Ear training is an essential part of your development as a guitarist. For a well-rounded guitarist, it’s important to be able to learn and transcribe using a combination of your musical ear, tabs, tutorials, from friends, teachers and bandmates. Everything has its place. Why ear training is so important is that your ear is the only thing on that list that it’s always possible to carry with you! It’s also, for the same reasons, something you often employ because you have to. Maybe there’s no tab for an obscure song you want to learn, or maybe you’re at a band audition and they expect you to copy a rhythm, or figure out the key. These things aren’t too tricky once you know how and have put it into practice. So this is all about making a start. Here are the very basics:
This means being able to recognise whether a chord is Major or minor. So the first step is to identify what it is you hear when a Major chord is played, and when a minor chord is played. I encourage you to make your own personal, relative associations here, but here are some fairly common ones:
- Sound Happy
- Sound Complete, Resolved
- Sound Bright
- Sound Upright
- Sound Sad
- Sound Darker
- Sound like they’re sagging/drooping.
I’m also going to give you 3 great ways to test yourself on this:
1) You and a friend can test each other, taking turns to play a chord, while the other tries to identify whether it’s Major or minor.
2) There’s this great site which (at Level 1) will play a Major or minor chord and ask you to click which you think it is. Each subsequent level adds a new, additional chord, widening the list of possibilities.
3) The most applied option would be to take a recording of an acoustic song (or song in which the guitar is both playing chords and clearly audible) and set yourself the task of identifying which of the chords are Majors and which are minors. Then look up the song’s chords to check if you were right. And if not, return to more of options 1) and 2)!
First of all, don’t worry, you’re not supposed to be able to give note names by ear, to know whether a random note’s pitch is F or C#. (Unless, that is, you have Perfect pitch.)
A great skill that you can develop, is the ability to recognise melodic intervals. A melodic interval means two notes played in sequence (as opposed to a harmonic interval - Two notes played together). Doing this can help you to work out melodies or solos by ear, note by note, and deconstruct chords.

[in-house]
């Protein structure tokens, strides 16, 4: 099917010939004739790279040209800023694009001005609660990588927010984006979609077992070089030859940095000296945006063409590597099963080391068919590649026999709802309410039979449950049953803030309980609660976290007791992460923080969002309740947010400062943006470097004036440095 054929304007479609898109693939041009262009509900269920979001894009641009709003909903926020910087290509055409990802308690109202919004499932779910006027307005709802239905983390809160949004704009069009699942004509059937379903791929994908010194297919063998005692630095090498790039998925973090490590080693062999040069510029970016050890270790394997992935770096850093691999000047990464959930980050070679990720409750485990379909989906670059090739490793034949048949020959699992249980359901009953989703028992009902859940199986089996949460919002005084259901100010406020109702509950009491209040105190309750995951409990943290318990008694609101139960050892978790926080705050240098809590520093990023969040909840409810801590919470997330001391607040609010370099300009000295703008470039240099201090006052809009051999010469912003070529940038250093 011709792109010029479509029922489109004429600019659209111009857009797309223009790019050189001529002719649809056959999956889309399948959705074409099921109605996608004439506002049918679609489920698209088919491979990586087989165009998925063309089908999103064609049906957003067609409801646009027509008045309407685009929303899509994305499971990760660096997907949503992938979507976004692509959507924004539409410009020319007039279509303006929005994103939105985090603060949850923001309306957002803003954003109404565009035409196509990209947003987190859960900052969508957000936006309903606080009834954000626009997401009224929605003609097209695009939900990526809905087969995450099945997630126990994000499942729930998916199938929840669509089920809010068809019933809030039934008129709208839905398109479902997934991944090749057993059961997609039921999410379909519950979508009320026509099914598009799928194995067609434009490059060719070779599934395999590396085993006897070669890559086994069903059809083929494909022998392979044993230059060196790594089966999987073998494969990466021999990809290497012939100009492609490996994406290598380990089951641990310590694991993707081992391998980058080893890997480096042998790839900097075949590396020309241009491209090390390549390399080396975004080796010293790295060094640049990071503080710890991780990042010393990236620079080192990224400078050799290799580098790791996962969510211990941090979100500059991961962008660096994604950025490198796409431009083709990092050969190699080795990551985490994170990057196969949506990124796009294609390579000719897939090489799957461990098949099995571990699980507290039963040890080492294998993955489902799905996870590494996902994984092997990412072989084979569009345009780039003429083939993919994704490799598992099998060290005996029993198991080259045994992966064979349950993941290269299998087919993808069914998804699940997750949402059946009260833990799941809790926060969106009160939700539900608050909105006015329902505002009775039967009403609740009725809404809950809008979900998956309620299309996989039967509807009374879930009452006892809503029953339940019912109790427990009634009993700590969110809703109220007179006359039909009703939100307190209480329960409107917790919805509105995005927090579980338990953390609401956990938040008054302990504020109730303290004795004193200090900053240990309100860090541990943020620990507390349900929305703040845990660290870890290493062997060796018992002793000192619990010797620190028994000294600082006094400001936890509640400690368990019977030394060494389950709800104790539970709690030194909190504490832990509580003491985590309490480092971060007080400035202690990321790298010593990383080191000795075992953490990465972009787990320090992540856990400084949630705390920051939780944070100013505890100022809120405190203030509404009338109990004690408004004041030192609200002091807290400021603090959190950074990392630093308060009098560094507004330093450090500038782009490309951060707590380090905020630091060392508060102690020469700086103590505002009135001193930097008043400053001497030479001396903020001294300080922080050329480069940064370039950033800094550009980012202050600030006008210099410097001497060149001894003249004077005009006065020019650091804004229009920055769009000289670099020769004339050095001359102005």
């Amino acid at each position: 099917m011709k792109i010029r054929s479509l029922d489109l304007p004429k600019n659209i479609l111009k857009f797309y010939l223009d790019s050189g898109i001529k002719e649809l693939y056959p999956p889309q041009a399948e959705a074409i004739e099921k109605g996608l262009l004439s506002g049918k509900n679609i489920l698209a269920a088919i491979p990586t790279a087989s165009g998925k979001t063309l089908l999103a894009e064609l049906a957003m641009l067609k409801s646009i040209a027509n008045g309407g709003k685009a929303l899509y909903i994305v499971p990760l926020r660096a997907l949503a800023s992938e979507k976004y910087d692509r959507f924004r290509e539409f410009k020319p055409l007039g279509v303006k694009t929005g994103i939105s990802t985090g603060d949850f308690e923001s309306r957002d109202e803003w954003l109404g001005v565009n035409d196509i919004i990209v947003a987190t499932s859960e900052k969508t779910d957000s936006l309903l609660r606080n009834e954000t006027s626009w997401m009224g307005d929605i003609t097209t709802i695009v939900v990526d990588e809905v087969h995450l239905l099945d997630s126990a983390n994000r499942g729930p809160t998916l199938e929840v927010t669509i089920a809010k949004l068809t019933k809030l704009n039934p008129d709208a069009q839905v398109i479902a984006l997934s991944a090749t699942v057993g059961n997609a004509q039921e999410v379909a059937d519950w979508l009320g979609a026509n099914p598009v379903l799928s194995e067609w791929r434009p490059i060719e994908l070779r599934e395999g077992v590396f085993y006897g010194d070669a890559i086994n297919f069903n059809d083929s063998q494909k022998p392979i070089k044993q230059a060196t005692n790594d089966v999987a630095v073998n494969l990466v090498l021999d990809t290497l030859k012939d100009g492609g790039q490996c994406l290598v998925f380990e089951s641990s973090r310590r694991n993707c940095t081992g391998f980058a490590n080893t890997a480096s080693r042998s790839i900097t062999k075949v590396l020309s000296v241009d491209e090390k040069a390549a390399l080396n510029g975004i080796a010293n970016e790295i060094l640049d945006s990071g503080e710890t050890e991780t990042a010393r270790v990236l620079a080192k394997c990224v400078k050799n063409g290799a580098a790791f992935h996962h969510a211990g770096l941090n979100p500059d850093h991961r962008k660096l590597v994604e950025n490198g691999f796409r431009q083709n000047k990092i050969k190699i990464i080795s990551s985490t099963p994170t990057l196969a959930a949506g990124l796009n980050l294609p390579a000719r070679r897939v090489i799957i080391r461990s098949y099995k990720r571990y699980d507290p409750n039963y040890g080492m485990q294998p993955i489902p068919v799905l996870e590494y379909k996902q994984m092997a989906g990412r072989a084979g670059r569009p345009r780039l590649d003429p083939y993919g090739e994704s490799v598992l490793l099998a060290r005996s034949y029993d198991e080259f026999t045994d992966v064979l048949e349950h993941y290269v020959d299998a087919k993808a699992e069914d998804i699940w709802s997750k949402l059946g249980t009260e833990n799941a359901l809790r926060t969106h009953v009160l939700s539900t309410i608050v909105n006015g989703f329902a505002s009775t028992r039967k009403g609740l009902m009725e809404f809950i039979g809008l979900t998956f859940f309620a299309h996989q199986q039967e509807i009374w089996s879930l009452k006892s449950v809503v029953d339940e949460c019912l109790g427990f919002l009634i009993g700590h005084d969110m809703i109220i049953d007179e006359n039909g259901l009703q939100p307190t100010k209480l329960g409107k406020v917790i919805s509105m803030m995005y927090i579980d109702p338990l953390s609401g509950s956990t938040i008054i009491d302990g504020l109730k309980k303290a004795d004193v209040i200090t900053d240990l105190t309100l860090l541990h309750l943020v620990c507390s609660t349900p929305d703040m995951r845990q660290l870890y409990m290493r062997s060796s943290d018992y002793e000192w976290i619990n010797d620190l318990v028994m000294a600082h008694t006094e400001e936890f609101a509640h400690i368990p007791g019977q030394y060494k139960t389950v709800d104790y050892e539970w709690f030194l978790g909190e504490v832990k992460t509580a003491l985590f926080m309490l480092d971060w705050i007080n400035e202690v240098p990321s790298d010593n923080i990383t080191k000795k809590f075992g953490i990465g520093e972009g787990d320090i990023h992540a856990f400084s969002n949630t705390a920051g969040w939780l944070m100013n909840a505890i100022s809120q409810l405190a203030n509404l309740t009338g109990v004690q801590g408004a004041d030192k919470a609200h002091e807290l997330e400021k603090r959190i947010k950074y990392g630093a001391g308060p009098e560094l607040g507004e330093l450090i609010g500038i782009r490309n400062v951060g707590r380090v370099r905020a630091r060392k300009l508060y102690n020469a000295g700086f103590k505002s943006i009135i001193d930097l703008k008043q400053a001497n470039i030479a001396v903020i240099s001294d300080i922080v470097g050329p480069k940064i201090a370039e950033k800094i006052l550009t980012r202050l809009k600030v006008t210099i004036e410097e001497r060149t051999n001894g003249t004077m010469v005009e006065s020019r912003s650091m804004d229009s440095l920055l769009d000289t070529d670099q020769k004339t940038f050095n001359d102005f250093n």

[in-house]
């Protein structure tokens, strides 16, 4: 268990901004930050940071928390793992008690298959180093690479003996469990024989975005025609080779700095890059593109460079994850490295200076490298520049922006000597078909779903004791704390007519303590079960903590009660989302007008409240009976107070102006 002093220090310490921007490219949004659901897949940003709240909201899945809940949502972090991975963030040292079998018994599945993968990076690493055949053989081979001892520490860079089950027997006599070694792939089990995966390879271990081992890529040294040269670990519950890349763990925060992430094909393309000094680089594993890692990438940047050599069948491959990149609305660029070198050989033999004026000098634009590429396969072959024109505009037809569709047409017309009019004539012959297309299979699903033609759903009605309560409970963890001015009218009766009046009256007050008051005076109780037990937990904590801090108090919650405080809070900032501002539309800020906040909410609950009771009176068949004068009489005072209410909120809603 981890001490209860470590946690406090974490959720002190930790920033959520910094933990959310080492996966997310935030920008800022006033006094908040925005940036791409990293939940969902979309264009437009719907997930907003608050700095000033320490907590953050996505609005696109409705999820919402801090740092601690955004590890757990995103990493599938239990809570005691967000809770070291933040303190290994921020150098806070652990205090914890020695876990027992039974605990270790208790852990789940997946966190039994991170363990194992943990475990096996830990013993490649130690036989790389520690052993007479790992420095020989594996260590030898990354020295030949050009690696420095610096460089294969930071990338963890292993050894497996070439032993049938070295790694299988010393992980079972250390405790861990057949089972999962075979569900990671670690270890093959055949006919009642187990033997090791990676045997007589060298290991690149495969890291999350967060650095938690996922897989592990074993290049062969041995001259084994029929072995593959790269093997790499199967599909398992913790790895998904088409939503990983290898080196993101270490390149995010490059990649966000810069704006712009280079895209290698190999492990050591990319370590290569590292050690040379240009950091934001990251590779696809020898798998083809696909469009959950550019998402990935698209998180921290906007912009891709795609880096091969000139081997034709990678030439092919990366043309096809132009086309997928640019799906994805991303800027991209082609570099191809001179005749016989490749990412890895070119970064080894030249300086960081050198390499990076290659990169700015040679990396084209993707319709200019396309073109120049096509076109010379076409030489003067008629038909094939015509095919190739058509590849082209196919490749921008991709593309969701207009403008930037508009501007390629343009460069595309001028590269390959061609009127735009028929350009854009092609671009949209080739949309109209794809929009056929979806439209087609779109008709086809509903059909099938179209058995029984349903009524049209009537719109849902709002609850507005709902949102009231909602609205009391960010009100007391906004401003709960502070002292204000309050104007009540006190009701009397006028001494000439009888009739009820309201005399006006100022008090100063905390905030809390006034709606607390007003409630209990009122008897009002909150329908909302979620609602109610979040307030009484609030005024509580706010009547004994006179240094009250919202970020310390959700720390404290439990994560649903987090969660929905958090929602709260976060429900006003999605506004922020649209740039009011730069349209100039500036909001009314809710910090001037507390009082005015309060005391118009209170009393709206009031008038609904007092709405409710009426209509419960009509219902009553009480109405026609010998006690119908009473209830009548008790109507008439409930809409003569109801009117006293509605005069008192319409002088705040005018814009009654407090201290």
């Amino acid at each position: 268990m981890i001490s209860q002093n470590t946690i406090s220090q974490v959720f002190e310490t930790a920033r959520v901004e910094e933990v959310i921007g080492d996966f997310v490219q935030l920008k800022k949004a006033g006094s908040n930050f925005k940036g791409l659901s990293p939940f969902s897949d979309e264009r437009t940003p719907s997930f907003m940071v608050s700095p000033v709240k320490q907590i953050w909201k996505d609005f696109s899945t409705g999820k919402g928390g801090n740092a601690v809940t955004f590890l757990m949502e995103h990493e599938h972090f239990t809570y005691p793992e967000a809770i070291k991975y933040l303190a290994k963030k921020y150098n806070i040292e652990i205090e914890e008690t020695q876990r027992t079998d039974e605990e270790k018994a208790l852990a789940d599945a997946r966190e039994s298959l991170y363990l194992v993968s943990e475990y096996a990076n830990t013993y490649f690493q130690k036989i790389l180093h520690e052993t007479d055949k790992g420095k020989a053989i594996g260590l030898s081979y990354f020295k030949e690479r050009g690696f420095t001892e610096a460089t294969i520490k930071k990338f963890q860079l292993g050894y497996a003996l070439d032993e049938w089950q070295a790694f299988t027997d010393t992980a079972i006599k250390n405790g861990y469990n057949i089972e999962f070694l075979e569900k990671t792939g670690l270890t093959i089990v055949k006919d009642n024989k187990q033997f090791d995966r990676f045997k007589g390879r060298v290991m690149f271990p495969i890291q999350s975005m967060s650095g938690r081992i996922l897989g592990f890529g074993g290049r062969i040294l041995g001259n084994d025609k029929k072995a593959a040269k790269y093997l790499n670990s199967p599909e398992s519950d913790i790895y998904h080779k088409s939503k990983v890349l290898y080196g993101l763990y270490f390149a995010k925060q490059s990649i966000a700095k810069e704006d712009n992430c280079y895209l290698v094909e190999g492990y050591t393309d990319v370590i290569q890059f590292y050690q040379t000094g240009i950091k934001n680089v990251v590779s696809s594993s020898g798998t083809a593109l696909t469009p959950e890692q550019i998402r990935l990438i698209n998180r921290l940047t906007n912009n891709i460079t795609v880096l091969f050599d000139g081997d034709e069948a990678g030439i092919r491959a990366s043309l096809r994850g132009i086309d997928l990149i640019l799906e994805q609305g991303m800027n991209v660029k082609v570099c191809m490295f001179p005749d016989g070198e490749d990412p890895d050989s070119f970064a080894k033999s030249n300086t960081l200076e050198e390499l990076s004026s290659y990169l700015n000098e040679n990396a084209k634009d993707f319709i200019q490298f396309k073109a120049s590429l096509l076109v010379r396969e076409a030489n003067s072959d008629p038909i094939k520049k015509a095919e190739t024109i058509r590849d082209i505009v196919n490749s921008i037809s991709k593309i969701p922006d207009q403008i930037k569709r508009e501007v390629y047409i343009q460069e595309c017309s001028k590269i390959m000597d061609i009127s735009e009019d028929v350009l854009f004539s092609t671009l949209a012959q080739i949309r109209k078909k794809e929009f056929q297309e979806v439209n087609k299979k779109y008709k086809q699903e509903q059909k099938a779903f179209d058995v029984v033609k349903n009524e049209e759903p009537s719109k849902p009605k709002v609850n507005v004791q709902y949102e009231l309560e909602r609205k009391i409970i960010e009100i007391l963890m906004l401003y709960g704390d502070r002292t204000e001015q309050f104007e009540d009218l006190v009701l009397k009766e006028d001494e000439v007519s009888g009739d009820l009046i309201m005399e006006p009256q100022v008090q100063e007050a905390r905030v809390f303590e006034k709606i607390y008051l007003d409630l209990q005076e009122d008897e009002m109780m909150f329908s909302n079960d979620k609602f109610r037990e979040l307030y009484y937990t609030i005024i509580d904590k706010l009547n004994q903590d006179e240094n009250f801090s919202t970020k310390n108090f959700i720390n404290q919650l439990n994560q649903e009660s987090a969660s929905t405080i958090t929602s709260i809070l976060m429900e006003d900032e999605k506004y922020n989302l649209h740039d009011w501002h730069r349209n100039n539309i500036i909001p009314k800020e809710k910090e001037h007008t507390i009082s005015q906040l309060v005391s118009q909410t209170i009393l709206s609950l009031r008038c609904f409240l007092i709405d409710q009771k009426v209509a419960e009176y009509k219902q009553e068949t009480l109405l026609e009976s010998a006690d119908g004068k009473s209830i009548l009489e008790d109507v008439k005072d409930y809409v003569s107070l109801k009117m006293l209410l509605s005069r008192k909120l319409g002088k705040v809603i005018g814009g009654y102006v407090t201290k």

Again, this begins by creating a list of associations, tunes that you use to identify each interval. On the basis of - If you play a perfect 4th or Major 3rd, what tune does it remind you of? As before, I encourage you to make your own associations, but here are a few ideas:
minor 2nd / b2 - Jaws Theme
Perfect 4th / P4 - “Here Comes The Bride” (Wedding March)
Perfect 5th / P5 - Twinkle Twinkle Little Star
You should make a sound association along these lines, and learn the shape of that interval on the guitar too. Just like with the Chord types, working with a friend, testing each other is a good way to practise this. And again, there’s also an online test too.
The only thing left to cover in your Ear Training basics course is rhythm. For this section, you will need to already know how the following notes (and their equivalent length rests) look:
- Whole Note (Semibreve)
- Half Note (Minim)
- Quarter Note (Crotchet)
- Eighth Note (Quaver)
- Sixteenth Note (Semiquaver)
If you don’t know these yet, go and get a grasp on them first. Once you’ve done that, again you can either get together with a friend and test each other, or use an online game: When an example rhythm pops up, attempt to play it (using any note or chord) on your guitar or clap it, then use the playback to check you were right.
This is to create the association between a rhythm’s sound, and what it is / how it looks on the page. Now try it in reverse - Try to put the rhythms you hear in drum parts, strumming patterns and riffs down in paper.
Before you know it you’ll be improving at recognising chords, melodic intervals, and rhythms. These are the tools you need for developing a great musical ear. So get to grips with it and practise, practise, practise!
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